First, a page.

US should rethink costly migrant aid in the West Pacific
As comprehensive policy failures go, it may be the best-kept secret in Washington, D.C.
The Compact of Free Association (COFA) provides special privileges and benefits to the people of Micronesia in exchange for access by the United States military to the Marshall Islands, the Republic of Palau and the Federated States of Micronesia. The deal includes the U.S. sending about $230 million in foreign aid every year to help the approximately 200,000 people of the Western Pacific region.
The result of all that aid money?
One is a crumbling healthcare system that is inadequate to serve the needs of the island populations. A second is an education system that gets 90 percent of its funding from the U.S., but graduates only 50 percent of Micronesians who attend the island high schools. And the third is heavy dependency on foreign aid with no prospect of generating local economic prosperity anywhere in the region.
There also is a troubling lack of accountability and transparency in the way U.S. aid money is spent in Micronesia. The problem is so bad that the U.S. Government Accountability Office, tasked to review the use and accountability of U.S. funds spent there, could point to only multiple instances of noncompliance with program requirements and a near-total absence of reliable data to assess progress towards funding goals in education and healthcare.
The district capitals in Micronesia are described as “semi-modern slums,” where unemployment is rampant. So it’s no surprise that thousands of Micronesians have taken advantage of their special status under COFA to migrate to the U.S. But that has succeeded only in burdening the social service agencies in the territories and states to which the Micronesians have migrated.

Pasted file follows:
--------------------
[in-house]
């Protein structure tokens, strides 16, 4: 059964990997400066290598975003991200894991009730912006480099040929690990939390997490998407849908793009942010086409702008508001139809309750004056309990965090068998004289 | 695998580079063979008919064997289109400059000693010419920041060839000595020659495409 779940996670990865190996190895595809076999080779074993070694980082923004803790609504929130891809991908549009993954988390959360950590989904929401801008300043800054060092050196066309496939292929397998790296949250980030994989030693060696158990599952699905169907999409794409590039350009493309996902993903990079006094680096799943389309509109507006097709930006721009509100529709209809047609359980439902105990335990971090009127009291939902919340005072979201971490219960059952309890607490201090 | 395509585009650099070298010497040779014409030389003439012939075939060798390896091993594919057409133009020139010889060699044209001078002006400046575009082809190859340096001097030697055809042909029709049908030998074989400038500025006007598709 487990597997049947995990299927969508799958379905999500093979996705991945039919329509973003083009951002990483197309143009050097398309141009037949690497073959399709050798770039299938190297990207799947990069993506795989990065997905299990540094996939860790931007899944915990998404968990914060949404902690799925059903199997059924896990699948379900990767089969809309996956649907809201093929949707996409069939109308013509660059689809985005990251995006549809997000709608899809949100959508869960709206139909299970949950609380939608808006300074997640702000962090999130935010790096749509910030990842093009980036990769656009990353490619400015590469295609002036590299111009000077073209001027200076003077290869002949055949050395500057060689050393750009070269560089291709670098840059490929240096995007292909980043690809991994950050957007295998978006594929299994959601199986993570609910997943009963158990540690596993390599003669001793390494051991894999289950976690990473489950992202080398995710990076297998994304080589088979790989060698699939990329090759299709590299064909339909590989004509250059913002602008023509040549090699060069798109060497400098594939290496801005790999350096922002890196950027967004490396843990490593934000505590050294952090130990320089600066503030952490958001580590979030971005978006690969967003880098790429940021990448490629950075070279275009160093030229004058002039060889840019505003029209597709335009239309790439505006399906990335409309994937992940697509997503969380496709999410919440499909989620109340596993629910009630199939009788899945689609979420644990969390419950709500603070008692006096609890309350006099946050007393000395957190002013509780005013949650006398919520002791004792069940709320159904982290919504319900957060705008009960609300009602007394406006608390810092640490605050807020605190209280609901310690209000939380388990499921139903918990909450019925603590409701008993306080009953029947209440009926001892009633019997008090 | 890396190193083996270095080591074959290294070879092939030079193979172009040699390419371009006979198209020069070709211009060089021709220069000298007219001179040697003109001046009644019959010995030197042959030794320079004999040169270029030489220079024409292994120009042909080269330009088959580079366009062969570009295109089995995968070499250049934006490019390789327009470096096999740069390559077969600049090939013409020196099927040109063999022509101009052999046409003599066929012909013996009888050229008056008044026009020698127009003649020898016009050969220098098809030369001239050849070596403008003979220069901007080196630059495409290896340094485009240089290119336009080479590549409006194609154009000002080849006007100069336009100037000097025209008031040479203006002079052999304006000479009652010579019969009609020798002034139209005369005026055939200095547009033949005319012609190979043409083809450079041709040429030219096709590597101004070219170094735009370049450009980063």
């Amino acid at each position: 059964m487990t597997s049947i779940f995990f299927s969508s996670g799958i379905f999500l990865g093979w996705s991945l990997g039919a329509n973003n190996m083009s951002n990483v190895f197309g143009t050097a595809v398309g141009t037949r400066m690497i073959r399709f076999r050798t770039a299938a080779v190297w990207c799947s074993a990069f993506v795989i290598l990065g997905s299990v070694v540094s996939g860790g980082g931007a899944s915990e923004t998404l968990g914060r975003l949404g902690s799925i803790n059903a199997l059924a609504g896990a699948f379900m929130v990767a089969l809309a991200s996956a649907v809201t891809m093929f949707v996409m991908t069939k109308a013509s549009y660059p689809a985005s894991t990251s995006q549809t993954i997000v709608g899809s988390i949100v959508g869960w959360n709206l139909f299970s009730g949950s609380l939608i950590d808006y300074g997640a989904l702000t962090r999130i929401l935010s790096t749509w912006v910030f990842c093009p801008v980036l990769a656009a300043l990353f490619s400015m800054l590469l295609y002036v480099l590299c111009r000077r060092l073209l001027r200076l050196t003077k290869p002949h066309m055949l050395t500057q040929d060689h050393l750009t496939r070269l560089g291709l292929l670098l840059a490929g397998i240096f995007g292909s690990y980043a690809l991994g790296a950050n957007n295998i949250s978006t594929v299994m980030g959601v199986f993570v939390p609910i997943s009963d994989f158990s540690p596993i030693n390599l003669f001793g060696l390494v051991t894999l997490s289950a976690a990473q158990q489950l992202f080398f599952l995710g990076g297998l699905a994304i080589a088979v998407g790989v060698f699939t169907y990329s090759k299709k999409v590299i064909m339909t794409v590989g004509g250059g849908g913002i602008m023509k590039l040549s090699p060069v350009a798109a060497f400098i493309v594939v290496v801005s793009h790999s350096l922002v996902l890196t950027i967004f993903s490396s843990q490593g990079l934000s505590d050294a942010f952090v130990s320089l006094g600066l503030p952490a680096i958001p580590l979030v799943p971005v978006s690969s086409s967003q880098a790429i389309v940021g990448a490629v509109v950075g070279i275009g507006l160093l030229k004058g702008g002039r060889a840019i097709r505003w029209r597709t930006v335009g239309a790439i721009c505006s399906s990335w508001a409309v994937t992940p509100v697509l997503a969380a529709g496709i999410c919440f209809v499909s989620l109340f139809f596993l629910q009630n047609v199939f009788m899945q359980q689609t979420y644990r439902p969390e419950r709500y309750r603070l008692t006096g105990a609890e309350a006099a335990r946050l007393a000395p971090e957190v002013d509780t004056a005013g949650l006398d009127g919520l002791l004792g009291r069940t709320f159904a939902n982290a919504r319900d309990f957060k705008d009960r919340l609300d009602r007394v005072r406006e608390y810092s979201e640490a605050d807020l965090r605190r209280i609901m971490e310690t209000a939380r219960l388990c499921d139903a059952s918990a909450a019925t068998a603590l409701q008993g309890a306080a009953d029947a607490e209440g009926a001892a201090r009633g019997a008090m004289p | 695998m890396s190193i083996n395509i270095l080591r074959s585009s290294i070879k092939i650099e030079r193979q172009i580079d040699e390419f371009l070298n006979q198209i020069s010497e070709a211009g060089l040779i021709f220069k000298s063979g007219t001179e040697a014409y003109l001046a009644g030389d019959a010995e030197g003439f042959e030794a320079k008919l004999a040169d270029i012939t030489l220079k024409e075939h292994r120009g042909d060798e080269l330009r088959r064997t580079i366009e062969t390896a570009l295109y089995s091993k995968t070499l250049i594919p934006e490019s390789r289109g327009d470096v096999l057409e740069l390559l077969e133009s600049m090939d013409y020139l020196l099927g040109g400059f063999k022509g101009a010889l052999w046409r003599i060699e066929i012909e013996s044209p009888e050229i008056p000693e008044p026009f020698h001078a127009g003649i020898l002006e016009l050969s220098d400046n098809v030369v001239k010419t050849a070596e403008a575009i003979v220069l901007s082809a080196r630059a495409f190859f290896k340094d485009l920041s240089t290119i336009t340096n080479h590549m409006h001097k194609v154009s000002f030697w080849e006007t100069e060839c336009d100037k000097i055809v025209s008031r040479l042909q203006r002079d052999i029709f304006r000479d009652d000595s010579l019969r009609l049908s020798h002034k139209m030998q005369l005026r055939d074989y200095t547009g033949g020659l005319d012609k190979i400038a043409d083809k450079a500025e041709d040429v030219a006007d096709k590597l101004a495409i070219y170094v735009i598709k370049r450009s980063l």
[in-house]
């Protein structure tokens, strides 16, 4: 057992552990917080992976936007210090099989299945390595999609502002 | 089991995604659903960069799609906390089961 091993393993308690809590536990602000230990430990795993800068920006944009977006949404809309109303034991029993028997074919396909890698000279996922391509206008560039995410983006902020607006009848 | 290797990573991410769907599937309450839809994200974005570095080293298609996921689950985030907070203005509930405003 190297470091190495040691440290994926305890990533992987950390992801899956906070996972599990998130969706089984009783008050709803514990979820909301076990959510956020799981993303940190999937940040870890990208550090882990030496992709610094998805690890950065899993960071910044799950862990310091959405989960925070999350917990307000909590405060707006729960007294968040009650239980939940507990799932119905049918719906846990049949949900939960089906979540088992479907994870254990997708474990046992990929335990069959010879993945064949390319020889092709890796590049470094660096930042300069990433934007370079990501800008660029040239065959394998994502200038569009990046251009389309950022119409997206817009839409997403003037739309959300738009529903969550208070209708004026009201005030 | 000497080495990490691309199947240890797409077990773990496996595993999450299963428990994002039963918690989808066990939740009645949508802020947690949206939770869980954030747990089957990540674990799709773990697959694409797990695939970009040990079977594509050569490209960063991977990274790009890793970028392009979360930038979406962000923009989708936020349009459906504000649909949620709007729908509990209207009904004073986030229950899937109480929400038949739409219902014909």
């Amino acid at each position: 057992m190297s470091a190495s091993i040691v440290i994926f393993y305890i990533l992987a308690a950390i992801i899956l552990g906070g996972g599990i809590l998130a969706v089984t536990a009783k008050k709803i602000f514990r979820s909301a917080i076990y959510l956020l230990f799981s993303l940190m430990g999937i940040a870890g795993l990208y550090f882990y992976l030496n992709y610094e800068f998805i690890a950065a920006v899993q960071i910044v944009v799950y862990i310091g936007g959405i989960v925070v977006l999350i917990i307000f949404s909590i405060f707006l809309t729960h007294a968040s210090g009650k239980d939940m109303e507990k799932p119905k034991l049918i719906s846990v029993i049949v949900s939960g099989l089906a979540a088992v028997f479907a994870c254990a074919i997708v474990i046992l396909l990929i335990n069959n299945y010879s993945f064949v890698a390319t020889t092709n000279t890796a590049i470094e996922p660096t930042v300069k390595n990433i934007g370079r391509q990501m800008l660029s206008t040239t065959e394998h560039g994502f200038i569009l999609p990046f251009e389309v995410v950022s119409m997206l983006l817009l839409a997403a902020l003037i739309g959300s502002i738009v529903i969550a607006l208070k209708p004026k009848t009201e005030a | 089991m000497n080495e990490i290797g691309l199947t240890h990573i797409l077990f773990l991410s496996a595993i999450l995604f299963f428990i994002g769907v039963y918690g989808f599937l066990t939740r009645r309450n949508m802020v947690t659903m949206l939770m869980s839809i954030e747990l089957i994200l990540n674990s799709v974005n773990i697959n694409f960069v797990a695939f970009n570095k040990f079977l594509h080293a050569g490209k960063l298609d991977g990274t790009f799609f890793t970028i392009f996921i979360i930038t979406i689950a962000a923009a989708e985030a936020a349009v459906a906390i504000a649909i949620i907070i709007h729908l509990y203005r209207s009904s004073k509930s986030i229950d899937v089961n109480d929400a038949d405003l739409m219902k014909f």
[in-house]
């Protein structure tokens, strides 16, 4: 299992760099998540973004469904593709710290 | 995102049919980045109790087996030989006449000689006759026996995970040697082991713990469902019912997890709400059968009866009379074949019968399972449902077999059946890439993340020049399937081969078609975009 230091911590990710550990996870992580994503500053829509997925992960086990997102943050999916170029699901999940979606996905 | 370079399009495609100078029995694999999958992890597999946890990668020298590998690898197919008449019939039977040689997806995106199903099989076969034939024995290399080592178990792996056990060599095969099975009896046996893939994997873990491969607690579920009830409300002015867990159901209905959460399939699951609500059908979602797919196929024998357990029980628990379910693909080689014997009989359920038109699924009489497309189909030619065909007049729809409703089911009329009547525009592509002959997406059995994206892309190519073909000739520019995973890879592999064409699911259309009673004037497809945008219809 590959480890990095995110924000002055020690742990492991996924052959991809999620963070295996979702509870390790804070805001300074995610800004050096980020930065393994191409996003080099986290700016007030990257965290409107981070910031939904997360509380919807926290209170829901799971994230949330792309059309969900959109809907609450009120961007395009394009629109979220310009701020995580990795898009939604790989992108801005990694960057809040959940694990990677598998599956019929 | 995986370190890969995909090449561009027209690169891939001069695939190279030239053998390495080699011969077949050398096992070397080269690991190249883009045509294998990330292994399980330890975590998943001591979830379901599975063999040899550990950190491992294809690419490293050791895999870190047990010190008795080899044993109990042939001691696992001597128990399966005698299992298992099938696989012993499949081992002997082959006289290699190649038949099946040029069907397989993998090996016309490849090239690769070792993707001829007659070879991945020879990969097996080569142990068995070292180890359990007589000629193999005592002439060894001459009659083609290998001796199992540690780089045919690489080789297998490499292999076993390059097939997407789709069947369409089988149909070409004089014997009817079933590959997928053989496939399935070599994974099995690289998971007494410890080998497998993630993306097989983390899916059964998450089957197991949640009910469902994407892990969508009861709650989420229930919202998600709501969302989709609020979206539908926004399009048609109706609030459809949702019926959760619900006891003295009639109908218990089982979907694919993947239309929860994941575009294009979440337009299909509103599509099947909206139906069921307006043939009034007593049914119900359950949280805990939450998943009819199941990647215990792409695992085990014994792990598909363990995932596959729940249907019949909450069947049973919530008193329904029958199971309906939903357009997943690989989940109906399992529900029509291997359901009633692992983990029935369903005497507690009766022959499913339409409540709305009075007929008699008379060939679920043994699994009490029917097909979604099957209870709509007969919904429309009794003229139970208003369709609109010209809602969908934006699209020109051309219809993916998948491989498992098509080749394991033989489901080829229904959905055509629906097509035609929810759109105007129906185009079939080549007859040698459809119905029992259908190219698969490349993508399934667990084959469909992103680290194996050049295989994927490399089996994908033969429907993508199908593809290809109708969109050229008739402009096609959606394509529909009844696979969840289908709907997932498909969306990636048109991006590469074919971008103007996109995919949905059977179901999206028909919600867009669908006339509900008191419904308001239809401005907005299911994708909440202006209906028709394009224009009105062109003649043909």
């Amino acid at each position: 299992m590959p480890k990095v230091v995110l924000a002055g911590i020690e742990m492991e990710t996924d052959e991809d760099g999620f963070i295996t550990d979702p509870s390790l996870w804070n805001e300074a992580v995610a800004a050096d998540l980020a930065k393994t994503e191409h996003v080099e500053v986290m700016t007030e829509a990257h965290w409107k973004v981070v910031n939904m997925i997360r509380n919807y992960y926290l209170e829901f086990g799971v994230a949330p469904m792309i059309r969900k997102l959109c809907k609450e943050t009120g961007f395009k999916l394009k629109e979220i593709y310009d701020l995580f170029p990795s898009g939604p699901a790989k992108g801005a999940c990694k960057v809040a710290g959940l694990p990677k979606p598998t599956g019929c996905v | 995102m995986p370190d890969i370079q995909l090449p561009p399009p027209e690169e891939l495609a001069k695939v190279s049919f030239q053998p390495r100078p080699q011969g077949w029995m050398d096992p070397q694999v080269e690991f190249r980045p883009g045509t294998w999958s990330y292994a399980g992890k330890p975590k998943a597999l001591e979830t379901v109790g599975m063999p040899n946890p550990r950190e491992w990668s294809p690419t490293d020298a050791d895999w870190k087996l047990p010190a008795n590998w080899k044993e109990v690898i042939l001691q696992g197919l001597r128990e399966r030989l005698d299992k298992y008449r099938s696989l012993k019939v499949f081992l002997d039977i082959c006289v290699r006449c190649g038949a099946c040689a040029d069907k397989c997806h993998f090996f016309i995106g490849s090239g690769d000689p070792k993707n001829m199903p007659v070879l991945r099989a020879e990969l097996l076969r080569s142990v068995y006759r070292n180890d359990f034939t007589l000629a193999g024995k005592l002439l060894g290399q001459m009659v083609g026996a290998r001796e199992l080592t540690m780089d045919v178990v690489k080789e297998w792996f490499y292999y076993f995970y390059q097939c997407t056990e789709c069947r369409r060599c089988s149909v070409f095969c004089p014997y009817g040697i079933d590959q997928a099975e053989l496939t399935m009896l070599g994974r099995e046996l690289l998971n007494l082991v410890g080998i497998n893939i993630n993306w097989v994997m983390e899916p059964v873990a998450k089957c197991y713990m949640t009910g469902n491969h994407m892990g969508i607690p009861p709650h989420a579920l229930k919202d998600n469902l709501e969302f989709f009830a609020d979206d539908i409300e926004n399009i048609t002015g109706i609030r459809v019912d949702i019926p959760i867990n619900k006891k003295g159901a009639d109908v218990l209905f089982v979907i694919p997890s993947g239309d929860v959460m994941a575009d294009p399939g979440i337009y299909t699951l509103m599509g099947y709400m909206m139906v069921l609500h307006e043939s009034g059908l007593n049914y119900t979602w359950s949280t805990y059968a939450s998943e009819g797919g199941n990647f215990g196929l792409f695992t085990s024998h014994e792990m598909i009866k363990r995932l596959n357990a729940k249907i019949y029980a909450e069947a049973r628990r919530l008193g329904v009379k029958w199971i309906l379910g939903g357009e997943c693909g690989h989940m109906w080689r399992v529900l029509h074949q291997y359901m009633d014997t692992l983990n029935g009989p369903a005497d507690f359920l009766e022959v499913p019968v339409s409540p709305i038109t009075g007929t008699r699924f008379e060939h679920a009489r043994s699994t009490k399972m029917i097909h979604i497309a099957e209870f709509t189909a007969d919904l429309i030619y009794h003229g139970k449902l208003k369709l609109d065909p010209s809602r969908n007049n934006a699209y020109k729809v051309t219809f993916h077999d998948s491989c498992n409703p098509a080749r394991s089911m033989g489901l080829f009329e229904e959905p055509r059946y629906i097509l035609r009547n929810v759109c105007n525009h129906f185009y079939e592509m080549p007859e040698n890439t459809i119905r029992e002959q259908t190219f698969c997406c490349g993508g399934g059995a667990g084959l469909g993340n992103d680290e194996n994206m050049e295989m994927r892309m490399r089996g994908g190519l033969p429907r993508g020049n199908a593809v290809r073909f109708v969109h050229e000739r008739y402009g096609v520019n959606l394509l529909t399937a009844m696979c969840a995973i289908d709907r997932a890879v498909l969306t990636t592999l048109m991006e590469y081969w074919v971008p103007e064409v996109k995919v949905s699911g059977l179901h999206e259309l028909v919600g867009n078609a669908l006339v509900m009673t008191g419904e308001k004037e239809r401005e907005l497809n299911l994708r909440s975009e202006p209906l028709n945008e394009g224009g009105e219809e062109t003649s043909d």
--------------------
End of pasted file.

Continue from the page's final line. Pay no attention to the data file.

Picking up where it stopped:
In 2008, the U.S. Census Bureau estimated that there were approximately 56,000 compact migrants in the U.S. That number now is estimated to be approaching 100,000. The largest populations of COFA migrants can be found in Guam and Hawaii, but there also are many such migrants in states such as Washington, Oregon and Arkansas.
When asked why they left their home islands for the United States, Micronesians have pointed to three main reasons: Access to healthcare, education and employment opportunities.
But once in the U.S., many of them have signed on for government assistance of various sorts, stressing the social service agencies and finances of the states to which they have moved.
In Hawaii, the population of COFA migrants increased by 20 percent between 2008 and 2013. Though they make up only about 1 percent of the population of Hawaii, they make up 15 percent of those receiving services for the homeless. About 16 percent of Micronesian families in Hawaii are either homeless or living in a shelter. In Guam, 22 percent of compact migrants require government housing assistance.
As for healthcare, COFA migrants are not eligible for Medicaid, so states have had to explore other methods of providing such services to these populations.
The dependence of many COFA migrants on government-provided social services is a growing problem that no longer can be ignored. In the U.S. territory of Guam, Gov. Eddie Calvo said in 2016 that government agencies there had been stretched to “a breaking point” trying to serve the needs of Micronesian migrants. Between 2004 and 2016, the U.S. Department of Interior gave about $409 million to Hawaii, Guam, and the Commonwealth of the North Mariana Islands (the three areas most affected) to defray the costs of providing services to these migrants. However, those jurisdictions estimate it has actually cost closer to $2.1 billion to handle the influx.
In Hawaii alone, providing services to COFA migrants costs the state and county governments an estimated $100 million annually. And while the federal government has said that the states shouldn’t bear the burden of that impact, in reality, it has reimbursed Hawaii only 16 cents out of every dollar in costs.